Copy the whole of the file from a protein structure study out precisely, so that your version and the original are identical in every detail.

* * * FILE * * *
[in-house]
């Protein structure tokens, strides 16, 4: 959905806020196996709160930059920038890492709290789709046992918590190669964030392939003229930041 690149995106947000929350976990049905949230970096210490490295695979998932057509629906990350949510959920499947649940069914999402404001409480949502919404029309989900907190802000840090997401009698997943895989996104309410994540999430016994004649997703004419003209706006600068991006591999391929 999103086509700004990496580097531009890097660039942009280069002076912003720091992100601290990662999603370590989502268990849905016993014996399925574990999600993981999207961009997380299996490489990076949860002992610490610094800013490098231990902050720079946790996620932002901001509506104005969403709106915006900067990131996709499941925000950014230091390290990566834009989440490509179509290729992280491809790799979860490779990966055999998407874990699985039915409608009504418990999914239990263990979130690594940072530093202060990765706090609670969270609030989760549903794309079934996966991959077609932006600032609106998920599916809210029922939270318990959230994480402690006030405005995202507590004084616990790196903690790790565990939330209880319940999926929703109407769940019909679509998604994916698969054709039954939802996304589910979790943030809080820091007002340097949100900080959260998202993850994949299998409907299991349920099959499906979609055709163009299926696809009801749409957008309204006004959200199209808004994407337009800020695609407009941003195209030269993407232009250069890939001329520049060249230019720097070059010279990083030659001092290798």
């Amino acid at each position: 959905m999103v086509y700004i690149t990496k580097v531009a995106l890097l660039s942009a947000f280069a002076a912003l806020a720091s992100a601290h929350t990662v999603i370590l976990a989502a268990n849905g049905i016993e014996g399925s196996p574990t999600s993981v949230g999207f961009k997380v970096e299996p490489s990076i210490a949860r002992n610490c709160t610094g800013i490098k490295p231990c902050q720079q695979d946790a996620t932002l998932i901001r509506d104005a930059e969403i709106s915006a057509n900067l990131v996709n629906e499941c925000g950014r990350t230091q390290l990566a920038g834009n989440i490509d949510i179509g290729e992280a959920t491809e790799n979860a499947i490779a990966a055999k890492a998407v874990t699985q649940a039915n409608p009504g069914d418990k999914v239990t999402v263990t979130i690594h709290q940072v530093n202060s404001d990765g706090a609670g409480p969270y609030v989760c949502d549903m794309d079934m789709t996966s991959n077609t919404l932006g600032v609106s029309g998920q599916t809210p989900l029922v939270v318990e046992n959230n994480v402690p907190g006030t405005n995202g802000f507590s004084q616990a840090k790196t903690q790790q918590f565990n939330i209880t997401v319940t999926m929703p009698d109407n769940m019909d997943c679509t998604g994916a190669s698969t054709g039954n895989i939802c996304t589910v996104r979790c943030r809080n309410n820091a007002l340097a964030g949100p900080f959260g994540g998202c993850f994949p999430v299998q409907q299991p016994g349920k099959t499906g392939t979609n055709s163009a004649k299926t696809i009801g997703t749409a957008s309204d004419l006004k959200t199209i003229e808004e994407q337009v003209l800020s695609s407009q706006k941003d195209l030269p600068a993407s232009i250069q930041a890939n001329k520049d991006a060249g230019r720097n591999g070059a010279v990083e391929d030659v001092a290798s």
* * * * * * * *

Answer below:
[in-house]
């Protein structure tokens, strides 16, 4: 959905806020196996709160930059920038890492709290789709046992918590190669964030392939003229930041 690149995106947000929350976990049905949230970096210490490295695979998932057509629906990350949510959920499947649940069914999402404001409480949502919404029309989900907190802000840090997401009698997943895989996104309410994540999430016994004649997703004419003209706006600068991006591999391929 999103086509700004990496580097531009890097660039942009280069002076912003720091992100601290990662999603370590989502268990849905016993014996399925574990999600993981999207961009997380299996490489990076949860002992610490610094800013490098231990902050720079946790996620932002901001509506104005969403709106915006900067990131996709499941925000950014230091390290990566834009989440490509179509290729992280491809790799979860490779990966055999998407874990699985039915409608009504418990999914239990263990979130690594940072530093202060990765706090609670969270609030989760549903794309079934996966991959077609932006600032609106998920599916809210029922939270318990959230994480402690006030405005995202507590004084616990790196903690790790565990939330209880319940999926929703109407769940019909679509998604994916698969054709039954939802996304589910979790943030809080820091007002340097949100900080959260998202993850994949299998409907299991349920099959499906979609055709163009299926696809009801749409957008309204006004959200199209808004994407337009800020695609407009941003195209030269993407232009250069890939001329520049060249230019720097070059010279990083030659001092290798």
């Amino acid at each position: 959905m999103v086509y700004i690149t990496k580097v531009a995106l890097l660039s942009a947000f280069a002076a912003l806020a720091s992100a601290h929350t990662v999603i370590l976990a989502a268990n849905g049905i016993e014996g399925s196996p574990t999600s993981v949230g999207f961009k997380v970096e299996p490489s990076i210490a949860r002992n610490c709160t610094g800013i490098k490295p231990c902050q720079q695979d946790a996620t932002l998932i901001r509506d104005a930059e969403i709106s915006a057509n900067l990131v996709n629906e499941c925000g950014r990350t230091q390290l990566a920038g834009n989440i490509d949510i179509g290729e992280a959920t491809e790799n979860a499947i490779a990966a055999k890492a998407v874990t699985q649940a039915n409608p009504g069914d418990k999914v239990t999402v263990t979130i690594h709290q940072v530093n202060s404001d990765g706090a609670g409480p969270y609030v989760c949502d549903m794309d079934m789709t996966s991959n077609t919404l932006g600032v609106s029309g998920q599916t809210p989900l029922v939270v318990e046992n959230n994480v402690p907190g006030t405005n995202g802000f507590s004084q616990a840090k790196t903690q790790q918590f565990n939330i209880t997401v319940t999926m929703p009698d109407n769940m019909d997943c679509t998604g994916a190669s698969t054709g039954n895989i939802c996304t589910v996104r979790c943030r809080n309410n820091a007002l340097a964030g949100p900080f959260g994540g998202c993850f994949p999430v299998q409907q299991p016994g349920k099959t499906g392939t979609n055709s163009a004649k299926t696809i009801g997703t749409a957008s309204d004419l006004k959200t199209i003229e808004e994407q337009v003209l800020s695609s407009q706006k941003d195209l030269p600068a993407s232009i250069q930041a890939n001329k520049d991006a060249g230019r720097n591999g070059a010279v990083e391929d030659v001092a290798s």